NASA has flown a helicopter on Mars. Watch the video.
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This, folks, is a big deal. NASA has just flown a helicopter drone, named Ingenuity, on the red planet of Mars. This feat, which NASA rightfully celebrated, represents the very first powered and controlled flight by an aircraft on a world not called Earth.
The confirmation, which was watched by members of NASA’s Jet Propulsion Lab (JPL) in Pasadena, California, was relayed to the onlookers via a satellite on Mars. The maiden flight lasted around 40 seconds and was met with sheer glee when the video found its way back to Earth.
You can check out the amazing footage of Ingenuity below.
“We can now say that human beings have flown a rotorcraft on another planet,” said a happy MiMi Aung, project manager for Ingenuity at NASA’s JPL. “We’ve been talking for so long about our ‘Wright Brothers moment’ on Mars, and here it is.” Of course, Aung is referring to the Wright Brothers, Orville and Wilbur, the two American aviation pioneers who are credited with inventing, then building, and finally flying the very first successful motor-operated airplane. To make this initial flight even more special, Ingenuity carries with it a small piece of fabric taken from one of the wings of Flyer 1, which was the aircraft that made the historic flight some 117 years ago in Kitty Hawk, North Carolina.
As the images of Ingenuity returned to the JPL, the uproar began with Aung yelling in the background, “It’s real!” While her colleagues were cheering, Aung tore up her contingency speech she had prepared on the off chance that Ingenuity was unable to get airborne. While the first flight lasted a short 40 seconds, those at the JPL and in charge of Ingenuity’s calendar promise much more adventure from the tiny drone in the days to come.
Just to get Ingenuity to Mars, the drone had to ride inside the belly of NASA’s Perseverance Rover, which now calls the Jezero Crater home, as it landed on the Red Planet in February. But that was the easy part. The more difficult portion was to come.
While landing Rover’s and such on the Red Planet can be tricky at best, trying to get something as small as a drone off the ground is a whole different ballgame. Mars atmosphere is a mere 1% the density we find here on Earth, which doesn’t give the blades of Ingenuity much assistance when trying to get lift off the ground. The lower gravity of Mars helps, but in general, it takes a lot of effort to get the drone airborne.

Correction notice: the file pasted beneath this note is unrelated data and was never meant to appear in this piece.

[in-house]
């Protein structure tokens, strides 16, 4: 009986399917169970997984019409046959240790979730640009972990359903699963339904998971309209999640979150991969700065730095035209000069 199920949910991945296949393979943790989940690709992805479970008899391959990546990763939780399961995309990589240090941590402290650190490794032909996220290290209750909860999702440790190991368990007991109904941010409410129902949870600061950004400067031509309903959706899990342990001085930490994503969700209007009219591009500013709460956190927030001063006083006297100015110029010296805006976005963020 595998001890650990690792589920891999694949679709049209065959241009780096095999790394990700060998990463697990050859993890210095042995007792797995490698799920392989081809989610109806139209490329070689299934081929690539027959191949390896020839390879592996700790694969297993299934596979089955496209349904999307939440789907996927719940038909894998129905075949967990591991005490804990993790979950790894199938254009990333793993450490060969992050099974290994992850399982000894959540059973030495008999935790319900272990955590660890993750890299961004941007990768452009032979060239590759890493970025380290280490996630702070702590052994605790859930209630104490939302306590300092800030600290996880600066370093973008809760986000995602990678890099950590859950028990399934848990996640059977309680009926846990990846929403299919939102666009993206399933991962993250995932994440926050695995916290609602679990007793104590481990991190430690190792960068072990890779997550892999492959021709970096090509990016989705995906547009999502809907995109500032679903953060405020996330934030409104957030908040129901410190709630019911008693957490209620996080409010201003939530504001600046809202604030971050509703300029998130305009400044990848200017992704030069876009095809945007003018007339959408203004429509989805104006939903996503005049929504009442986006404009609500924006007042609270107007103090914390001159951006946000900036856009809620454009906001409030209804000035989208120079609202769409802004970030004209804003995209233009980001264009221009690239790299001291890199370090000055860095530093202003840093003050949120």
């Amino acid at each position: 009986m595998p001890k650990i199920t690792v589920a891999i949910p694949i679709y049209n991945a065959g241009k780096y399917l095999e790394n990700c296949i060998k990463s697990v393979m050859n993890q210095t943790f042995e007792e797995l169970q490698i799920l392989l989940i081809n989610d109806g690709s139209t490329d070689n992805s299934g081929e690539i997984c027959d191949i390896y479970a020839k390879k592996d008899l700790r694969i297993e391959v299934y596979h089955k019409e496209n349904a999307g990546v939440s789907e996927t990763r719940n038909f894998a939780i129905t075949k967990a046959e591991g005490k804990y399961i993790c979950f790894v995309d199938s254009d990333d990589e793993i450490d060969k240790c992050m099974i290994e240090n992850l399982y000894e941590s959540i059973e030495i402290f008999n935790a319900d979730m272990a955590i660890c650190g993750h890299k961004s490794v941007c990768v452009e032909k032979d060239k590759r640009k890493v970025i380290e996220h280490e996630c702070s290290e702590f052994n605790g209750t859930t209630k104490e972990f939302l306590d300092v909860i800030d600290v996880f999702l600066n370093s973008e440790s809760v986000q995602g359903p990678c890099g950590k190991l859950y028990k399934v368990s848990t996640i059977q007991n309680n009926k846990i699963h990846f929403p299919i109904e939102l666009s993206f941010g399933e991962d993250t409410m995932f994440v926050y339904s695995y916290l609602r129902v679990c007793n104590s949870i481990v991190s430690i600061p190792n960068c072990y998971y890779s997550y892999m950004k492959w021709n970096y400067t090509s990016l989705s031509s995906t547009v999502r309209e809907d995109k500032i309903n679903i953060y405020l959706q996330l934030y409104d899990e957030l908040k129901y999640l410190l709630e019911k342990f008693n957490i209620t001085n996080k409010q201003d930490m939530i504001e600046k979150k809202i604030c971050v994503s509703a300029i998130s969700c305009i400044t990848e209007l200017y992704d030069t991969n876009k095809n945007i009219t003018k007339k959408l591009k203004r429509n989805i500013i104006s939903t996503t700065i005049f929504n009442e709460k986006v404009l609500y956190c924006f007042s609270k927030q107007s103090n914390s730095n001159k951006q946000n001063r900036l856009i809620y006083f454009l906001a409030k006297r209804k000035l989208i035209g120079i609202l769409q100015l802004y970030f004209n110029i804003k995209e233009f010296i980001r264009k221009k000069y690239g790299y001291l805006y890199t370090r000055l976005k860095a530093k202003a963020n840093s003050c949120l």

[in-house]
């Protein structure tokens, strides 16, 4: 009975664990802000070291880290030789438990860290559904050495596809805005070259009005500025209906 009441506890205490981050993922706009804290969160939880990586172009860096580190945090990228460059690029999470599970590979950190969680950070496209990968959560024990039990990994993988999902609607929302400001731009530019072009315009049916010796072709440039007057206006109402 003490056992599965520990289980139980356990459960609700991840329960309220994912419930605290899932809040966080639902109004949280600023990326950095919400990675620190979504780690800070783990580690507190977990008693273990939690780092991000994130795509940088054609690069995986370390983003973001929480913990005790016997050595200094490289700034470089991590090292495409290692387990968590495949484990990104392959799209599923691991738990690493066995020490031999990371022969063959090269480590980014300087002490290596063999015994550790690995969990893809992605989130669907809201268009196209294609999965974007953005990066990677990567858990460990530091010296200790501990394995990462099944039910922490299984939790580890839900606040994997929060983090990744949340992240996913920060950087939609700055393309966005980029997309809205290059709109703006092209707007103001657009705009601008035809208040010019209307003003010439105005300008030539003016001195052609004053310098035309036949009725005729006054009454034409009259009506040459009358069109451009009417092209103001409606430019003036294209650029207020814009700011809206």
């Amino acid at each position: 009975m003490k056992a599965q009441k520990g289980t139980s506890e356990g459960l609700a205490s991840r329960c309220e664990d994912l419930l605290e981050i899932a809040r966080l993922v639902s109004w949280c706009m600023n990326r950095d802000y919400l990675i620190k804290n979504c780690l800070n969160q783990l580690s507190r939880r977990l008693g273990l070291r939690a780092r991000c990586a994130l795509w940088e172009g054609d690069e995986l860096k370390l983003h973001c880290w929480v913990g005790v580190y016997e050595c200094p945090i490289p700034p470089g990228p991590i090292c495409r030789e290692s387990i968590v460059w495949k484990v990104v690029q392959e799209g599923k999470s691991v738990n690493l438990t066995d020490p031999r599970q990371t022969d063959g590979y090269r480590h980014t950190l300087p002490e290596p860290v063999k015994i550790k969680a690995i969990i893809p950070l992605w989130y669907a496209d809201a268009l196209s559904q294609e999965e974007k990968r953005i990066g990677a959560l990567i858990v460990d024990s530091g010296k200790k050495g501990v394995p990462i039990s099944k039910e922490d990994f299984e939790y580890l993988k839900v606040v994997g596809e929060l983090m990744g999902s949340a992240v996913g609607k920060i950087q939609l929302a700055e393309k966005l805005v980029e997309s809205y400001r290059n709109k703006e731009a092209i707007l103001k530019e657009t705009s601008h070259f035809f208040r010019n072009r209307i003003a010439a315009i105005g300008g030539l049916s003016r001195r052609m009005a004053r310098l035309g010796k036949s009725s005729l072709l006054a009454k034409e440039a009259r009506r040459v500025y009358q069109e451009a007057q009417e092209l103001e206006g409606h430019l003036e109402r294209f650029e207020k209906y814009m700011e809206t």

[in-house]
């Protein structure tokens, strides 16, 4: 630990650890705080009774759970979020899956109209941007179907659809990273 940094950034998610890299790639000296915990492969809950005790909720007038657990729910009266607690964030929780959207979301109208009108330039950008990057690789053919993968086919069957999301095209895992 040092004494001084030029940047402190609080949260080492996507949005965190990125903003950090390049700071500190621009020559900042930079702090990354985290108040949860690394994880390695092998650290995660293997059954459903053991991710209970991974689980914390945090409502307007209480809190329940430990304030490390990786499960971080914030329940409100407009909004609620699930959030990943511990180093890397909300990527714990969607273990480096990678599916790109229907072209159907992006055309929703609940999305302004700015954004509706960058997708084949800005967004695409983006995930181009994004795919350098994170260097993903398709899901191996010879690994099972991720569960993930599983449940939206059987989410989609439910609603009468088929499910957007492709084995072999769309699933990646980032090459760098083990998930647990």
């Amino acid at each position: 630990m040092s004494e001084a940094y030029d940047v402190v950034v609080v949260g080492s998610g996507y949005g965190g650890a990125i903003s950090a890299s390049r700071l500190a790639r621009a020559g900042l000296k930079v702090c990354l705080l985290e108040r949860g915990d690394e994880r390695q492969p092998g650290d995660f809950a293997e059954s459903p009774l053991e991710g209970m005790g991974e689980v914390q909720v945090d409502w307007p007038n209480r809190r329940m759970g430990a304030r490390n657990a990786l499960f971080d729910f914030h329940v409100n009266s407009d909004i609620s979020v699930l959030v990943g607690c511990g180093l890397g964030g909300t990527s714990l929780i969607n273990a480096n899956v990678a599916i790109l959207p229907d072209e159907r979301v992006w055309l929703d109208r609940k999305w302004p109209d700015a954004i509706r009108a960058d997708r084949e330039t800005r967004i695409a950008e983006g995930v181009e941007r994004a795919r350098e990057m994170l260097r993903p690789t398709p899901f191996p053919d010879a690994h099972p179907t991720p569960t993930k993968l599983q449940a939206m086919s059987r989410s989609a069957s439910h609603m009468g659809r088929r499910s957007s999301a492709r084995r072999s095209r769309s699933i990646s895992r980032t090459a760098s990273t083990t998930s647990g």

To help in this effort, Ingenuity’s designers made it extremely light. It was also given immense power (peaking at 350 watts) in order to turn the drone’s blades as fast as possible – 2,500 revolutions per minute.
Then there was the issue of controlling Ingenuity. Just how does one maneuver the small drone from nearly 181 million miles away? Using a joystick is impossible. So, JPL had to rely on radio signals, which over that vast distance, takes a bit of time. But it worked and Aung had little doubt.
When presented with the question of whether she was surprised the flight was a success, Aung told BBC News, “No, I’m not. We really had nailed the equations, the models, and the verification here on Earth in our laboratory tests. So, it then became a question of: have we chosen the right materials to build Ingenuity, to survive the space environment, to survive the Mars environment? We’ve gone from ‘theory says you can’ to really now having done it. It’s a major first for the human race.”
To gain different perspectives, Ingenuity has been equipped with two separate cameras. A black and white camera points to the ground, allowing the drone to use it for navigation, and a high-resolution color camera that allows Ingenuity to look out over the Red Planet’s horizon.
With the successful launching of Ingenuity, NASA has announced that the airstrip inside Jezero where Perseverance dropped off Ingenuity will not be known as “Wright Brother’s Field.” Not only that, but the United Nations civil aviation agency, the International Civil Aviation Organization, has given NASA and the US Federal Aviation Administration an official ICAO designator: IGY.
Ingenuity’s chief pilot, Håvard Grip, explained via BBC News, “India Golf Yankee, with the call sign ‘Ingenuity’, and those details will be officially included in the next edition of ICAO’s designators for aircraft, operating agencies, aeronautical authorities, and services.”
With their first successful voyage now under its belt, the JPL has four more scheduled flights in the coming days. The first is slated to go as early as Thursday, and each succeeding flight is planned to build on what Ingenuity has done previously. “What we’re talking about here is going higher, going further, going faster, stretching the capabilities of the helicopter in those ways,” Grip said.
Head of Science at Nasa, Dr. Thomas Zurbuchen, agreed, “We’re putting the pedal down and going for it.”
The goal of the Ingenuity mission is to allow scientists to study how we could further explore distant worlds, especially Mars, by sending men and women to the Red Planet as the ultimate goal. They would like to use these drones to scout ahead for future rover visits and to help plan when it is time for astronauts to make that trek.
Don’t think NASA’s plans are strictly centered around the Red Planet. No, NASA has already approved another drone mission, this one to Titan, the big moon of Saturn. The mission is called Dragonfly and should be much easier to fly as the atmosphere on Titan is much thicker than what’s found on Mars. They expect Dragonfly to fly when it’s scheduled to arrive on Titan in the mid-2030s.